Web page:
Popeye the Stylist Man

I’ve decided to keep up the photo posts and continue with the retro comics theme I started a couple of days ago. As some of you know, we live in a part of Kitakyushu called Tobata Ward (戸畑区). About a half-hour walk from our apartment is an older market area called Tenjin (天神). From what I can tell, many cities here have a Tenjin area, in the same way that most North American cities have a Main Street. The most famous Tenjin in Kyushu is in Fukuoka City, about an hour away by train. It’s a district of offices, shopping, clubs and other entertainment.

Tobata Tenjin (for the rest of this post, I’m going to refer to it simply as Tenjin) has everything you’d expect from a Japanese inner-city commercial district: fishmongers, fruit and vegetable stands, convenience stores, karaoke bars, pachinko parlours and mom-and-pop drinking establishments. Many of the shops in Tenjin appear to be fighting a losing battle with entropy. The area once thrived on the business of the thousands of men who worked at the Nippon Steel factories, most of which have been moved to sites closer to Tokyo. In fact, Kitakyushu in general is trying to emerge from its industrial past and from Japan’s post-bubble economic doldrums.

But this was supposed to be an entertaining post so I’ll spare you any further stories of economic decline. In Tenjin there are a couple of market streets, one of which has recently been repaved in brick, and closed to vehicular traffic.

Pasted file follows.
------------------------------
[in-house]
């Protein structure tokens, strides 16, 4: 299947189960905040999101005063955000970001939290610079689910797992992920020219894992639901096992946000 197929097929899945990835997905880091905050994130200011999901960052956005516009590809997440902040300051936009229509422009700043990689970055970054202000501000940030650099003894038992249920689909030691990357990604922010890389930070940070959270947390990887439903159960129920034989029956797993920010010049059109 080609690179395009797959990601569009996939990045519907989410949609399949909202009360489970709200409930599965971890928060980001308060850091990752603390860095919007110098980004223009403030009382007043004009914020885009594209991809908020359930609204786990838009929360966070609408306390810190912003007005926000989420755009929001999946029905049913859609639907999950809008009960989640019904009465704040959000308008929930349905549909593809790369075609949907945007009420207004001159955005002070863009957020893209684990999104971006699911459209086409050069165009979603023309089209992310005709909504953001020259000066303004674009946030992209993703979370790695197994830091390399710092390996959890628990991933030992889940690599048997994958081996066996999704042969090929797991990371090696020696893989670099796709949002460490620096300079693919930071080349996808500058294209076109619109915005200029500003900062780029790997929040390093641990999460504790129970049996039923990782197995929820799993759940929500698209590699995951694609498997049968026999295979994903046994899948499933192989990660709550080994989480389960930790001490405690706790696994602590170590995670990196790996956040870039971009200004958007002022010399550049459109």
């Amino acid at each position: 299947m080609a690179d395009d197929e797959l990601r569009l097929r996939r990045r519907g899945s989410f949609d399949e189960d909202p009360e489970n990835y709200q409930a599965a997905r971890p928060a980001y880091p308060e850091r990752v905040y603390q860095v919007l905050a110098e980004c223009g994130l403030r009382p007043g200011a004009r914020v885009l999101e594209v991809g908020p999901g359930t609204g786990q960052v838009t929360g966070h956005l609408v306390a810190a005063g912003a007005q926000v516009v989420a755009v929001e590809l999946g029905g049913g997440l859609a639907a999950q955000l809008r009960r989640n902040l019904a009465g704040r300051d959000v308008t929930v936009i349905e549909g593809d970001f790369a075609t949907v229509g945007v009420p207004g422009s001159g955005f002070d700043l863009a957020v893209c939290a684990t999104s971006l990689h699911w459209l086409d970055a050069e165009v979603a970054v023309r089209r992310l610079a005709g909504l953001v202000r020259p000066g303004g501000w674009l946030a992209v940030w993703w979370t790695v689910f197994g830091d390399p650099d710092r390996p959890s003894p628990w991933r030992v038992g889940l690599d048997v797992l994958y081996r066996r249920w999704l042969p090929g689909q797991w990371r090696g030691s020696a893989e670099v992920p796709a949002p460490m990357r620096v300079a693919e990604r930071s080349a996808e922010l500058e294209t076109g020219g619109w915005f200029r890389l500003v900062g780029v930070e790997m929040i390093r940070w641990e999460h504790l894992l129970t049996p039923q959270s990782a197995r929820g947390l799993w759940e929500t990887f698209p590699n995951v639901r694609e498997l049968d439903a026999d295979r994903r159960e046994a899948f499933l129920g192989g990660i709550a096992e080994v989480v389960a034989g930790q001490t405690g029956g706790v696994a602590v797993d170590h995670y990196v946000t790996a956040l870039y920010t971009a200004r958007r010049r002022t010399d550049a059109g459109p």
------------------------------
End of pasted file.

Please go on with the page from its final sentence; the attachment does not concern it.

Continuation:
Here are a couple of views of the market street. There are all manner of shops down this street—clothing, tea, household goods, and more—but I found the vegetable shops the most photogenic. Here’s one. The shopkeeper is probably inside, huddled under a blanket or cozying up to a kerosene stove. It was January 29, 2005 and probably 10-12°C. Yes, that sign does say 350 yen for eight mandarin oranges.

vegetable shop in Tobata Tenjin

A couple of ladies in front of another vegetable-seller’s shop. Strangely, the red-and-white awning over the second veggie shop has the katakana characters that spell “pan”—Portuguese for bread—on it. Katakana is one of two Japanese phonetic “alphabets.” It’s used exclusively for words borrowed from other languages. There’s a rant about xenophobia in there somewhere but I’ll save it for another post. Meanwhile, back at the bakery-turned-produce stand… Maybe the bottom fell out of the bread market around the time of the factory closures. More likely the baker retired at age 90 and has decided to fund his pachinko habit through cabbage sales.

ladies in front of vegetable shops in Tobata Tenjin

A stone’s throw from the above location is what appears to be the beauty zone. Salons abound. And that is where I took this next photo. The characters (美容屋) mean beauty salon.

popeye beauty salon sign

If you squint a little, you can see my reflection in the window below. I think my presence must have disturbed Popeye. His gesture certainly tells me that I should move along. If not, then he’s either in violent disagreement with the black-on-pink message below him, or else furious to be sharing window space with a couple of snowfolk.

Would you trust this man with your hair? All I can say is that you’d certainly get styling with attitude.

shop window: popeye beauty salon